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#### 2.1.2.12 Execution times

When writing MIXAL programs (or any kind of programs, for that matter), we shall often be interested in their execution time. Loosely speaking, we will be interested in the answer to the question: how long does it take a program to execute? Of course, this execution time will be a function of the input size, and the answer to our question is commonly given as the asymptotic behaviour as a function of the input size. At any rate, to compute this asymptotic behaviour, we need a measure of how long execution of a single instruction takes in our (virtual) CPU. Therefore, each MIX instruction will have an associated execution time, given in arbitrary units (in a real computer, the value of this unit will depend on the hardware configuration). When our MIX virtual machine executes programs, it will (optionally) give you the value of their execution time based upon the execution time of each single instruction.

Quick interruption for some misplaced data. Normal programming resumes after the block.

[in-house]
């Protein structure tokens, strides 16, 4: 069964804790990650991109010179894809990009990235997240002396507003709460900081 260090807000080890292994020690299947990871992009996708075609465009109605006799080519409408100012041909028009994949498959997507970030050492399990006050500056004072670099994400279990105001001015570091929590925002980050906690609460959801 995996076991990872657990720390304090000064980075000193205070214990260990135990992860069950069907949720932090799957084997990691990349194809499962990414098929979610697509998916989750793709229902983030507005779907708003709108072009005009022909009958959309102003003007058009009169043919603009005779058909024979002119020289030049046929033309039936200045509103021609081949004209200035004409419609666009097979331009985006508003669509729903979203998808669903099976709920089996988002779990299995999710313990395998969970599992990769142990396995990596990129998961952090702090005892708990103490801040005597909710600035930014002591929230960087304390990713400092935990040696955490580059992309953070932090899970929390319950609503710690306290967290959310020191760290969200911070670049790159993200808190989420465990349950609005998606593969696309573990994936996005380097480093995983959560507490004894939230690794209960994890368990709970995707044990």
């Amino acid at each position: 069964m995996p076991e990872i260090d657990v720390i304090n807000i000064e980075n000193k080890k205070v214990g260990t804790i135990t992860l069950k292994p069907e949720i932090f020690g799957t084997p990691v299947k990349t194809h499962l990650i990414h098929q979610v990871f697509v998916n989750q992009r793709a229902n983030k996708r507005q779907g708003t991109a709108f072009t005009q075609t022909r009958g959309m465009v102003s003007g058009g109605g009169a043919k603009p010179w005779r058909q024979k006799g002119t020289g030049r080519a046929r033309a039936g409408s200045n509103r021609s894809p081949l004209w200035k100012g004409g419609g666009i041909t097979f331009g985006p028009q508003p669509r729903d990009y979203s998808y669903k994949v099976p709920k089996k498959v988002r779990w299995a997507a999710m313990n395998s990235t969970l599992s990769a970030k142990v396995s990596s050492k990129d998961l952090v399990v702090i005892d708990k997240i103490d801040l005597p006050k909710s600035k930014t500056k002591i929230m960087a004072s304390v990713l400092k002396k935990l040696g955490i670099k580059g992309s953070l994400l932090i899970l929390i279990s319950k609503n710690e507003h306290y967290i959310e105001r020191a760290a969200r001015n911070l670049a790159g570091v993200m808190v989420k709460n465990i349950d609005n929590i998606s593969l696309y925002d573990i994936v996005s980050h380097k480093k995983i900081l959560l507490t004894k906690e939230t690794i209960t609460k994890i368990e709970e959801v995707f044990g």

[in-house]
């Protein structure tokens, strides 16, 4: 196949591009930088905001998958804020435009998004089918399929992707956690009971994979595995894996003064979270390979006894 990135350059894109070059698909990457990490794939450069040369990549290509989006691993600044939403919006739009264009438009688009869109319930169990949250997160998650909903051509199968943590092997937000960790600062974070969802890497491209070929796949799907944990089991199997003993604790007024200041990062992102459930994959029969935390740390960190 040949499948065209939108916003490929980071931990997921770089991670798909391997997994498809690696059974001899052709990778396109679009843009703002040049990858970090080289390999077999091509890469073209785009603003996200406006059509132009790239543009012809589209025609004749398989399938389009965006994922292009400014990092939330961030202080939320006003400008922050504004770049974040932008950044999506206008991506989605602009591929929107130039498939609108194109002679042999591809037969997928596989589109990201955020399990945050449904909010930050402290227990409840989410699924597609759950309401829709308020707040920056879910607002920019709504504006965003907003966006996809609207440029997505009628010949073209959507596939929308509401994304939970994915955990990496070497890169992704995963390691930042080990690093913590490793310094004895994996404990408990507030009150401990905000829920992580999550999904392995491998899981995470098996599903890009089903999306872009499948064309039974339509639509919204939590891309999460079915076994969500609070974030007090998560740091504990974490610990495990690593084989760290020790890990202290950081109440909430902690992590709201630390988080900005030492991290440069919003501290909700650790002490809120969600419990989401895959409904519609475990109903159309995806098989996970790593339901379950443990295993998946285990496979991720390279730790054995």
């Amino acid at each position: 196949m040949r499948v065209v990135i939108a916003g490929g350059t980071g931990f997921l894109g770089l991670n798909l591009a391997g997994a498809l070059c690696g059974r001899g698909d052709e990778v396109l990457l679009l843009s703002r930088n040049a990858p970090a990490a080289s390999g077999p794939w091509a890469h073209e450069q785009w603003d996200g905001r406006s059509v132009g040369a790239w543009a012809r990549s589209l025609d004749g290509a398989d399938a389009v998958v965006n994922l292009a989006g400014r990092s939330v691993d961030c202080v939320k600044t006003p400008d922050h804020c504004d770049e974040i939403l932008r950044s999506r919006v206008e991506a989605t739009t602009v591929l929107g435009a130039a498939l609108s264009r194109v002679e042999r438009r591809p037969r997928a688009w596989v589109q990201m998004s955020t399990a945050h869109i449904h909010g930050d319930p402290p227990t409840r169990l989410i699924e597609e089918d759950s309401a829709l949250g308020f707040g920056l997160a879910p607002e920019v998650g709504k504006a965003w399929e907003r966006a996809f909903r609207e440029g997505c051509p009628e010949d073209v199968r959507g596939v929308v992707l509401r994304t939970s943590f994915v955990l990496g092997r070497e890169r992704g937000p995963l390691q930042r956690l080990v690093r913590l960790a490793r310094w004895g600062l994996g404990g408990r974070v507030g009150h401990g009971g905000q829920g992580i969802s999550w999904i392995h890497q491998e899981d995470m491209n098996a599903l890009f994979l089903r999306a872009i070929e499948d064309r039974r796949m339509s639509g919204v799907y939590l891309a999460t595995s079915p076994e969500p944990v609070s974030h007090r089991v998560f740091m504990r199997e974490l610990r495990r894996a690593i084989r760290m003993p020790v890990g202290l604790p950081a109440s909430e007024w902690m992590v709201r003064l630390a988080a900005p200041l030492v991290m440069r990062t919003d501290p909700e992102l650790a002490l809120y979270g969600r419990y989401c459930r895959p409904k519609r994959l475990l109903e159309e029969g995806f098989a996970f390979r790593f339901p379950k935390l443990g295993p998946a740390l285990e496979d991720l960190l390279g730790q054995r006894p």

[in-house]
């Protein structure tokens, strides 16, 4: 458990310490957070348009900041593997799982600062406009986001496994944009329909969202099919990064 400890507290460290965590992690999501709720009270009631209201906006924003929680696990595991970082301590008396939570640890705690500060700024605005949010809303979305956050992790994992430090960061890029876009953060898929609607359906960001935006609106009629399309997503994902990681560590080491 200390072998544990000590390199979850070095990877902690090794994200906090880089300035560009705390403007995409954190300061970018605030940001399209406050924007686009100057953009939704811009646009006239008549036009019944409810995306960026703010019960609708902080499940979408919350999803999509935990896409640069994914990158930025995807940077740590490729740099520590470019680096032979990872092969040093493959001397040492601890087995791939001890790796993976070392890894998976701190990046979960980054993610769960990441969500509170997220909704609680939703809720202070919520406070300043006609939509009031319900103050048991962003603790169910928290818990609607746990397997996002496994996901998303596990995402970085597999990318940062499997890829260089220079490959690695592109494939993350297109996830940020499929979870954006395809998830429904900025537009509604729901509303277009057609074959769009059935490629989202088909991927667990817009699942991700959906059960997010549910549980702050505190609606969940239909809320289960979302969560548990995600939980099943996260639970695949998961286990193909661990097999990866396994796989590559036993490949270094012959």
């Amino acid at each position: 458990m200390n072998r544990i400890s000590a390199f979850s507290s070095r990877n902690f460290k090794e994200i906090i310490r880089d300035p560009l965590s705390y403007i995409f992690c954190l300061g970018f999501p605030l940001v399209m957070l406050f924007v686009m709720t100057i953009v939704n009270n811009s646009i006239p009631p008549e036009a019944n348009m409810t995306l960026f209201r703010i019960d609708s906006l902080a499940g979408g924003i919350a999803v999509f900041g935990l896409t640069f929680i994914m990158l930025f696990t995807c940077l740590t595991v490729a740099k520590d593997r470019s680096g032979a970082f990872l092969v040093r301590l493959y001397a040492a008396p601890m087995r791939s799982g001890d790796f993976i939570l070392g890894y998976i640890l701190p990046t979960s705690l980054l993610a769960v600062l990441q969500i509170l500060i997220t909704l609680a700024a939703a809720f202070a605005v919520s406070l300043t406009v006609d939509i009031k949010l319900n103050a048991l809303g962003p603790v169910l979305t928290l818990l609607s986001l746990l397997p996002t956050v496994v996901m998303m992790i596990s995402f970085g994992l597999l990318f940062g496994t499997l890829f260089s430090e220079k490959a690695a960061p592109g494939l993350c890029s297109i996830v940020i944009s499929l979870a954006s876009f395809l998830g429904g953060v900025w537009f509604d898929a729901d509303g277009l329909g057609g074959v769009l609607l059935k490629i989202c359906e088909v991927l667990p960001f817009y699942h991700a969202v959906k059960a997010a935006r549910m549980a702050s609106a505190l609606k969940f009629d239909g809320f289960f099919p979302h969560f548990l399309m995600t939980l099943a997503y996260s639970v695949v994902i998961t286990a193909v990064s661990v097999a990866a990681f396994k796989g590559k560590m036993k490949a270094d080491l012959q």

In the following table, the execution times (in the above mentioned arbitrary units) of the MIX instructions are given.

 `NOP` 1 `ADD` 2 `SUB` 2 `MUL` 10 `DIV` 12 `NUM` 10 `CHAR` 10 `HLT` 10 `SLx` 2 `SRx` 2 `LDx` 2 `STx` 2 `JBUS` 1 `IOC` 1 `IN` 1 `OUT` 1 `JRED` 1 `Jx` 1 `INCx` 1 `DECx` 1 `ENTx` 1 `ENNx` 1 `CMPx` 1 `MOVE` 1+2F

In the above table, ’F’ stands for the number of blocks to be moved (given by the `FSPEC` subfield of the instruction); `SLx` and `SRx` are a short cut for the byte-shifting operations; `LDx` denote all the loading operations; `STx` are the storing operations; `Jx` stands for all the jump operations, and so on with the rest of abbreviations.